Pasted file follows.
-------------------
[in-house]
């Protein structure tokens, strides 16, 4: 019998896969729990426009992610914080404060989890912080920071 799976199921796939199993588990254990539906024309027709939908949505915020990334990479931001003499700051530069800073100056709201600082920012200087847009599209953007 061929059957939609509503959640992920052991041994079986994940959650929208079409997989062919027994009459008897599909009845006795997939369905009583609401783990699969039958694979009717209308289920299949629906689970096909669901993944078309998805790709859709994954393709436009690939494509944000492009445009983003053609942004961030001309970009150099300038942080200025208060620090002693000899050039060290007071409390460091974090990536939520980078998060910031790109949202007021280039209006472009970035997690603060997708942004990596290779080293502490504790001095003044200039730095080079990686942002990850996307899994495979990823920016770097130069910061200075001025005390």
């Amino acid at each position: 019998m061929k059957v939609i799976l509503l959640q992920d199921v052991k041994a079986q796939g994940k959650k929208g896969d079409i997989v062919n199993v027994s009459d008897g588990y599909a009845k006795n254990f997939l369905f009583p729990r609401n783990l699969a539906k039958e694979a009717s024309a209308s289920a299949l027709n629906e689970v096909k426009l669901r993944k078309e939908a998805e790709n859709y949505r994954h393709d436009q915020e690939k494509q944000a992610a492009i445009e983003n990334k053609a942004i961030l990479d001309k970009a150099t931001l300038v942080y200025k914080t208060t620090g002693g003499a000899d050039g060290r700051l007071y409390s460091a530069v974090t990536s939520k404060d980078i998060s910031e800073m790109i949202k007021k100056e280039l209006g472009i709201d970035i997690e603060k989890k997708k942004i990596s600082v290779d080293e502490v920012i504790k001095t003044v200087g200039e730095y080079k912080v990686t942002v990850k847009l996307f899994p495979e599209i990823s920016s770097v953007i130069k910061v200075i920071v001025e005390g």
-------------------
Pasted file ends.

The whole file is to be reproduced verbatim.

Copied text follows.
[in-house]
């Protein structure tokens, strides 16, 4: 019998896969729990426009992610914080404060989890912080920071 799976199921796939199993588990254990539906024309027709939908949505915020990334990479931001003499700051530069800073100056709201600082920012200087847009599209953007 061929059957939609509503959640992920052991041994079986994940959650929208079409997989062919027994009459008897599909009845006795997939369905009583609401783990699969039958694979009717209308289920299949629906689970096909669901993944078309998805790709859709994954393709436009690939494509944000492009445009983003053609942004961030001309970009150099300038942080200025208060620090002693000899050039060290007071409390460091974090990536939520980078998060910031790109949202007021280039209006472009970035997690603060997708942004990596290779080293502490504790001095003044200039730095080079990686942002990850996307899994495979990823920016770097130069910061200075001025005390």
């Amino acid at each position: 019998m061929k059957v939609i799976l509503l959640q992920d199921v052991k041994a079986q796939g994940k959650k929208g896969d079409i997989v062919n199993v027994s009459d008897g588990y599909a009845k006795n254990f997939l369905f009583p729990r609401n783990l699969a539906k039958e694979a009717s024309a209308s289920a299949l027709n629906e689970v096909k426009l669901r993944k078309e939908a998805e790709n859709y949505r994954h393709d436009q915020e690939k494509q944000a992610a492009i445009e983003n990334k053609a942004i961030l990479d001309k970009a150099t931001l300038v942080y200025k914080t208060t620090g002693g003499a000899d050039g060290r700051l007071y409390s460091a530069v974090t990536s939520k404060d980078i998060s910031e800073m790109i949202k007021k100056e280039l209006g472009i709201d970035i997690e603060k989890k997708k942004i990596s600082v290779d080293e502490v920012i504790k001095t003044v200087g200039e730095y080079k912080v990686t942002v990850k847009l996307f899994p495979e599209i990823s920016s770097v953007i130069k910061v200075i920071v001025e005390g």